I’m angry … I’m very, very angry. On TV last night was a minor celebrity spouting inoffensively about the topic at hand and there, on the bottom of the screen, his name and … well, “title.” I happen to know this person. A perfectly nice individual. Studied something unrelated, never really practised it, vague on qualifications. Has in twenty years since leaving academia had a couple of “shows,” done some “installations,” got some “press” … much publicity, little profit. That’s fine, you go for it – you are out there, you are expressing yourself. Now my problem is with his title: “designer.” I have a very big problem with that.
He is not a designer. A rocket scientist is not a designer. A Nobel prize winner is not a designer. A copy of MacPaint and watching lots of TED presentations does not make you one either. “I’m creative” … “I’m an ideas person” … “I’m great at predicting trends” … Why do people believe “designer” is a title you can bestow on yourself?
There are plenty of real designers – some of the founding fathers and mothers of our profession – who never saw the inside of a design school (but this is mainly because they did not exist at the time). These people had grit, determination and talent, combining big-picture thinking with attention to detail. They worked long, hard hours and had an appetite for risk and entrepreneurship. They never sat in coffee shops, sipping soy-chai-eco-chinos, spouting that they were ideas people while updating their blogs, Twitter feeds and “.me” websites.
These fake designers, however, get all the publicity. They are the default spokespeople for the profession. They have lots of time on their hands, they write press releases and ingratiate themselves with journalists and editors. They have all this time because they don’t do any work – because they cannot get any work and if they do get lucky, they don’t want to do the work because they are too good for it. If they manage to actually do it, then it is usually an unmitigated disaster which entrenches the “designers are wankers” belief in the minds of the clients and people who have to live with the mess.
Surely there is a difference between somebody who is a bit of a ladies’ man and a gynaecologist? Surely there is a difference between alchemy and chemistry, between astrology and astronomy? Hands up those who would visit a self-taught surgeon. Ridiculous? Hell yes!
The true professionals have been aware of this for a long time. The DIA has repeatedly approached government, but it refuses to register the word “designer” – it’s anti-competitive apparently. Shall we apply the same logic to the medical profession? Surely this protects the public – potential clients have no way of knowing if they are dealing with a qualified professional or a self-styled individual. Portfolios help but are not enough – they are too easily dollied up and require an in-depth understanding that inexperienced clients are not in a position to make. Client testimonials and references help but are inconsistent.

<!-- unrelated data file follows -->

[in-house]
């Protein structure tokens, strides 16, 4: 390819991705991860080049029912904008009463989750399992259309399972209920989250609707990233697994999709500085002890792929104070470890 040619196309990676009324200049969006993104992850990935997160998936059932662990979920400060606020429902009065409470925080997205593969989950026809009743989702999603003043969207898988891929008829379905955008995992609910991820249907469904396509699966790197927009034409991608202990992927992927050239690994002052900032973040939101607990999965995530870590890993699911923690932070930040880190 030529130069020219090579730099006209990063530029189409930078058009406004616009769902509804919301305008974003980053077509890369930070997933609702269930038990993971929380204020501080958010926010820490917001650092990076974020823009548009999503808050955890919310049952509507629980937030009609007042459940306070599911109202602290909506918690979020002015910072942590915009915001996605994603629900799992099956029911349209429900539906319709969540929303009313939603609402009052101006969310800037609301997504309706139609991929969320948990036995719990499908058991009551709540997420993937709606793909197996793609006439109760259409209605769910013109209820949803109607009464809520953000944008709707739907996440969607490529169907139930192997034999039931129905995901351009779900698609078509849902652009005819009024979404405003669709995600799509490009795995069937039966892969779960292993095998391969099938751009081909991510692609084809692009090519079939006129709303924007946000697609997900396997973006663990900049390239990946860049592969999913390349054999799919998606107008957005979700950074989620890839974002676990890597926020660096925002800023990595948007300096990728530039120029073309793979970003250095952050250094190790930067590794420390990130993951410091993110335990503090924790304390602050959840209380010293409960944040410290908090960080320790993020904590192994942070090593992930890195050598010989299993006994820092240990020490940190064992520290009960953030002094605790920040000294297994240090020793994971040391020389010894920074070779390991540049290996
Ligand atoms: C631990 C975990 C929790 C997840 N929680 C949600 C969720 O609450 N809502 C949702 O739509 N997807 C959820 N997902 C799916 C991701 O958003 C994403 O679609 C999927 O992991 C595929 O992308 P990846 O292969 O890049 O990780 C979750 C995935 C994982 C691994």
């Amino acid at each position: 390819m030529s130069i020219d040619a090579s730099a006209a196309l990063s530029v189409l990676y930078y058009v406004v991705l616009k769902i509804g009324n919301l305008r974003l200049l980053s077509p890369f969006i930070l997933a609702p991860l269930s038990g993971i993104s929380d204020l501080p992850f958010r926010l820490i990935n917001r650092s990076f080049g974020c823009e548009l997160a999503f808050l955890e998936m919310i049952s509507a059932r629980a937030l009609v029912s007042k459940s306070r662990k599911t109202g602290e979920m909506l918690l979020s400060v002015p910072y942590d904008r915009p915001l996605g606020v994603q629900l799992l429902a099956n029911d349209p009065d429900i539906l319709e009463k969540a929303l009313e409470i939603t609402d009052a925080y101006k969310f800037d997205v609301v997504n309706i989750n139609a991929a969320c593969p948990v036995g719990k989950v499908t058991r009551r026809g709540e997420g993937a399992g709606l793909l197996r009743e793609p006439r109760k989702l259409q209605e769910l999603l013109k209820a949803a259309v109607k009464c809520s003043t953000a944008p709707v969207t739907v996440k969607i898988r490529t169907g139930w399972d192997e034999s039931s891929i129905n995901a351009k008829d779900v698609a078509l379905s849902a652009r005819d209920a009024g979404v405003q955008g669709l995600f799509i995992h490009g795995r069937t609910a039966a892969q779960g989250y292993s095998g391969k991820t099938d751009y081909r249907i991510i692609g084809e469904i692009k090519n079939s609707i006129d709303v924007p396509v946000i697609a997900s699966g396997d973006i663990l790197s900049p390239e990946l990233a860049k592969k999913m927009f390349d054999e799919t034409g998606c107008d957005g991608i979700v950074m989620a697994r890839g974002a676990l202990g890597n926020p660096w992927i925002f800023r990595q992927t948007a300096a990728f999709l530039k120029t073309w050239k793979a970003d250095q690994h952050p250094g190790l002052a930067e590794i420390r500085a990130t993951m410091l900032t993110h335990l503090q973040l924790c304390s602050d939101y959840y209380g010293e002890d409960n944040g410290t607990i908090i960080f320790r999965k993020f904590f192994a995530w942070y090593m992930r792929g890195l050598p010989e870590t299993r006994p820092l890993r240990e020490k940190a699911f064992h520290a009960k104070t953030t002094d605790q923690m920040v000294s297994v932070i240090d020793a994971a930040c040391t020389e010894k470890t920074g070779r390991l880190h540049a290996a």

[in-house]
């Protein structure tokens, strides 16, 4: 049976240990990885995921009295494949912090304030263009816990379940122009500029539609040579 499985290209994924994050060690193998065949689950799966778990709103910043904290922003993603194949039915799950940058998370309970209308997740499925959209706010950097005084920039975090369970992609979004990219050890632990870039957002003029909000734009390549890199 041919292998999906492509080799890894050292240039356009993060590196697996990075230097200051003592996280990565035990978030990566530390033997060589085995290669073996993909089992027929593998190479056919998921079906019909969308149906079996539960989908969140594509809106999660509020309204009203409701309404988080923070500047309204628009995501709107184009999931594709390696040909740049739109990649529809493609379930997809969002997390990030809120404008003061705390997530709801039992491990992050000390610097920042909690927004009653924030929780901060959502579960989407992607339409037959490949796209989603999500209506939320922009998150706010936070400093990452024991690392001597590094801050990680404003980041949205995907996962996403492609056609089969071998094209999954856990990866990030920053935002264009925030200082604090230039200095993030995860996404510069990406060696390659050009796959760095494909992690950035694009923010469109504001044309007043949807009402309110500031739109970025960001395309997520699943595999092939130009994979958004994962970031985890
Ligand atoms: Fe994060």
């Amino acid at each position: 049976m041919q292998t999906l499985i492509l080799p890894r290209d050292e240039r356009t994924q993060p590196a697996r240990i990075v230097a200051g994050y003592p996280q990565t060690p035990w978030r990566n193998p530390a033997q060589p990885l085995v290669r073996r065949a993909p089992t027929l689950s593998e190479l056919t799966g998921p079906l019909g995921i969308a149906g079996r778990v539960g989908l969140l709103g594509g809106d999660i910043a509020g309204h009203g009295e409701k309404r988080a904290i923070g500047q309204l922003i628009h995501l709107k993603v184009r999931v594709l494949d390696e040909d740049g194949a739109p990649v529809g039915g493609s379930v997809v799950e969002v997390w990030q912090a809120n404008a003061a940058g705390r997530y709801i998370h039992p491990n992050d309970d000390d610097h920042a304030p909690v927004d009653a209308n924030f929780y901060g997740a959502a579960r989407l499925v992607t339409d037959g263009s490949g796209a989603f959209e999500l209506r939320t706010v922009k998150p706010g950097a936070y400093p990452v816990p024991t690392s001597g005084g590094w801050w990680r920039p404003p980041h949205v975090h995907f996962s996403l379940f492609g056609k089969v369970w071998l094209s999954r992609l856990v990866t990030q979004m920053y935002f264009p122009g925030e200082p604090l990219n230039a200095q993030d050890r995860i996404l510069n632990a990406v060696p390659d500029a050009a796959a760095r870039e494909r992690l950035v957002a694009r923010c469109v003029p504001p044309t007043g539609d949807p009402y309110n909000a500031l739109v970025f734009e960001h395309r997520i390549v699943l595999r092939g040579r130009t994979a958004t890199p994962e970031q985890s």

Having a qualified designer on board ensures a certain baseline. It ensures that the person meets certain professional qualifications. It means the person is serious about their commitment to the profession. It means they invest time in their professional development. You might not agree with their aesthetic, but at the very least the project would have been carried out competently and professionally. It would have followed a clear process and avoided technical and legal potholes.
There is a way out. The “Voice of Professional Design” managed to protect the words “accredited designer.” If you qualify for DIA membership – which means you have a degree and/or real experience – and participate in qualifying events and programs, you earn continuing professional development points. Get enough of these and you become an accredited designer.
It is a small but infinitely important step. We must ensure that qualifications, experience and continuing learning are recognized. Critical mass is what we need. The first step is to make lots of accredited designers; the next is to publicize what this means. It is time to stand out from the crowd!
Oliver Kratzer FDIA, Accredited Designer / National President Design Institute Of Australia.
Published online: 2 Sep 2011
Words: Oliver Kratzer
Artichoke, September 2011